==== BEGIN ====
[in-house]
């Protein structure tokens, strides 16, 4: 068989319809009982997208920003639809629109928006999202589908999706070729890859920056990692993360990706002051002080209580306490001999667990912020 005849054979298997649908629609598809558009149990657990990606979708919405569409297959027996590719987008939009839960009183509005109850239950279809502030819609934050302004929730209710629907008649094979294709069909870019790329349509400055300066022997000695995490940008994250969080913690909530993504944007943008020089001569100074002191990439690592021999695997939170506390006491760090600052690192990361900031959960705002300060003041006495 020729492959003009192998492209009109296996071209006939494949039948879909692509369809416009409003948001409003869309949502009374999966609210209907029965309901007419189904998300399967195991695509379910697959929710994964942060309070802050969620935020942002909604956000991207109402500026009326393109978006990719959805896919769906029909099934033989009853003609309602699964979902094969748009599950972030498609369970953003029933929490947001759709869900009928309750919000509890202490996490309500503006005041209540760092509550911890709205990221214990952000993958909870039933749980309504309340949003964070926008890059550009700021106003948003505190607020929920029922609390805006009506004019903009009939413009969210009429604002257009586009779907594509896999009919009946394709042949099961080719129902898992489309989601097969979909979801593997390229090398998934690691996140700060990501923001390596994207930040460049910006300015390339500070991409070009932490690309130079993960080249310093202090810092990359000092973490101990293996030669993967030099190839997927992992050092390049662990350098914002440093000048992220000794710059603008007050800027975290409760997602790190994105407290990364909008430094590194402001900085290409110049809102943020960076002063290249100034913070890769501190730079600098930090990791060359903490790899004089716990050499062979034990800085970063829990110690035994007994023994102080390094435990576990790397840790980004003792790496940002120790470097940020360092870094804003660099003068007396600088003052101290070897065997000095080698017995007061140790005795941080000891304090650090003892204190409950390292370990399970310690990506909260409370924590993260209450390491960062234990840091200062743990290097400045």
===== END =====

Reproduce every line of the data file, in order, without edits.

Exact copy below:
[in-house]
């Protein structure tokens, strides 16, 4: 068989319809009982997208920003639809629109928006999202589908999706070729890859920056990692993360990706002051002080209580306490001999667990912020 005849054979298997649908629609598809558009149990657990990606979708919405569409297959027996590719987008939009839960009183509005109850239950279809502030819609934050302004929730209710629907008649094979294709069909870019790329349509400055300066022997000695995490940008994250969080913690909530993504944007943008020089001569100074002191990439690592021999695997939170506390006491760090600052690192990361900031959960705002300060003041006495 020729492959003009192998492209009109296996071209006939494949039948879909692509369809416009409003948001409003869309949502009374999966609210209907029965309901007419189904998300399967195991695509379910697959929710994964942060309070802050969620935020942002909604956000991207109402500026009326393109978006990719959805896919769906029909099934033989009853003609309602699964979902094969748009599950972030498609369970953003029933929490947001759709869900009928309750919000509890202490996490309500503006005041209540760092509550911890709205990221214990952000993958909870039933749980309504309340949003964070926008890059550009700021106003948003505190607020929920029922609390805006009506004019903009009939413009969210009429604002257009586009779907594509896999009919009946394709042949099961080719129902898992489309989601097969979909979801593997390229090398998934690691996140700060990501923001390596994207930040460049910006300015390339500070991409070009932490690309130079993960080249310093202090810092990359000092973490101990293996030669993967030099190839997927992992050092390049662990350098914002440093000048992220000794710059603008007050800027975290409760997602790190994105407290990364909008430094590194402001900085290409110049809102943020960076002063290249100034913070890769501190730079600098930090990791060359903490790899004089716990050499062979034990800085970063829990110690035994007994023994102080390094435990576990790397840790980004003792790496940002120790470097940020360092870094804003660099003068007396600088003052101290070897065997000095080698017995007061140790005795941080000891304090650090003892204190409950390292370990399970310690990506909260409370924590993260209450390491960062234990840091200062743990290097400045």